Kazakhstan’s President Nursultan Nazarbayev—the most sincere believer in the original project—rebelled against the expansion because of fears that inclusion of two Russian client states would dilute Kazakhstan’s influence. This spring and summer, Kazakhstan tried to delay Armenia’s inclusion on the grounds that Armenia could join only without the unrecognized republic of Nagorno-Karabakh, which is legally still a part of Azerbaijan. Nazarbayev believed that Armenia would never agree to impose customs controls on its border with Nagorno-Karabakh, but during the negotiations, Armenia agreed to exclude the territory from the union. Yet just days after Armenia’s EEU signing, an Armenian official said publicly that Armenia’s border with Nagorno-Karabakh would remain open. In other words, from almost the moment of signing, Armenia indicated that one of the treaty’s core principles—the enforcement of borders—had no value. Yet Armenia’s patrons in Moscow gave no rebuke.
Kyrgyzstan, meanwhile, is a notoriously weak state that has profited from its position as a member of the World Trade Organization that shares a border with China. It is an open secret that goods flowing into Kyrgyzstan from China have tariffs assessed by weight at a single rate (essentially, an importer pays the same tariff for one ton of computers as for one ton of cauliflower), in violation of the country’s WTO agreement. Fully complying with the union would require Kyrgyzstan to impose much higher tariffs on Chinese imports, and the government has neither the capacity nor the will to do so. A recent statement from the Kyrgyzstani customs service indicates that any imposition of new tariffs on Chinese imports will be delayed until well after accession.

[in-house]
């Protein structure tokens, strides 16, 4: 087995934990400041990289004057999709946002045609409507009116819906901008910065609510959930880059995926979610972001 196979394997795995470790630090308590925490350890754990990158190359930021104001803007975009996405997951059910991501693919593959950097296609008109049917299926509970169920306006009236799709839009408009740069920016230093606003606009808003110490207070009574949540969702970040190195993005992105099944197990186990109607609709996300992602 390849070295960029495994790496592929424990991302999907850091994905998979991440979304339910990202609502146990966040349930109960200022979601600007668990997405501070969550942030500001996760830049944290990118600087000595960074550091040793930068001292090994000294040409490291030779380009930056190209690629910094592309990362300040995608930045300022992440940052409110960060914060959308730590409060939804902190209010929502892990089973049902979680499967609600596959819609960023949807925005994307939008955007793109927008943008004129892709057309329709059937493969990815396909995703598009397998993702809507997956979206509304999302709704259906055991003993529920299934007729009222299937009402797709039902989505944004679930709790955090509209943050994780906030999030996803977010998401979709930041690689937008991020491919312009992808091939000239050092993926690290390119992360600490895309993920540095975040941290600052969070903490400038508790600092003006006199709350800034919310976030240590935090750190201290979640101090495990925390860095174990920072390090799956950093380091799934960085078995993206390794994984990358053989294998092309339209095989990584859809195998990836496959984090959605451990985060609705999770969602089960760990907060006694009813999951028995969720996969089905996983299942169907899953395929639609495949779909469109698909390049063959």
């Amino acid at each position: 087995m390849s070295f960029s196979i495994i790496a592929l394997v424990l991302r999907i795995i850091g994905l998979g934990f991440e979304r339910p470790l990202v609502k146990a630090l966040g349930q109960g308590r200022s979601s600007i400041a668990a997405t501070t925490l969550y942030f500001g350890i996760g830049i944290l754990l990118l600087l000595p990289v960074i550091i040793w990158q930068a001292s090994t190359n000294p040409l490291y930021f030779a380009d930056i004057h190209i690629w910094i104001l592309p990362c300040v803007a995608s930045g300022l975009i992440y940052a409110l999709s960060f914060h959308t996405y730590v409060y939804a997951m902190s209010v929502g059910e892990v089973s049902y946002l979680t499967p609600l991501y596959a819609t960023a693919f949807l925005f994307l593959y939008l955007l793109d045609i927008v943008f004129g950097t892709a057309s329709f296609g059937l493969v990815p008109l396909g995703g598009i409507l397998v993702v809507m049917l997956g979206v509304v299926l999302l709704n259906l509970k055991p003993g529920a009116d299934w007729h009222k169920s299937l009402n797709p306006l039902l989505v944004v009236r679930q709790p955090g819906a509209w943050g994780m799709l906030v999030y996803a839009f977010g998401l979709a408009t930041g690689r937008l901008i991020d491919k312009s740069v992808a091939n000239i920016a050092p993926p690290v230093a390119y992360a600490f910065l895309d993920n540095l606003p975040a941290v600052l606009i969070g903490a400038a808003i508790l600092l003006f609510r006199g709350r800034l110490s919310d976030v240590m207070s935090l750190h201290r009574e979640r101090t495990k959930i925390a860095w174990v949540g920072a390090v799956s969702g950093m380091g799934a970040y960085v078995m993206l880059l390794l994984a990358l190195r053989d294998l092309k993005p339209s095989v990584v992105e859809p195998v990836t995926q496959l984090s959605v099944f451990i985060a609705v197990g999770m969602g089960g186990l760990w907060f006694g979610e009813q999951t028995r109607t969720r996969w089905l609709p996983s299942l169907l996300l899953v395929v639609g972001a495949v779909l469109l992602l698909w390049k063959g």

Kyrgyzstan also lacks the capacity to ensure that its meat and dairy products meet union standards. Although Russia has offered hundreds of millions of dollars in transition support (and presumably might be willing to cut its junior partner some slack on standards), Kazakhstan controls Kyrgyzstan’s land borders with the union and can easily use stringent interpretations of the rules to keep Kyrgyzstan from shipping to Russia. Kazakhstan’s own domestic producers have been feuding with Russia over import restrictions this year, and so it is unlikely that they will welcome additional competition from Kyrgyzstan in the south.
In short, with the addition of Armenia and Kyrgyzstan to the union, Russia won the photo opportunity it wanted. But the breakneck expansion undermined the union’s integrity, and what was once a shared effort among three countries has become a vanity project for Moscow.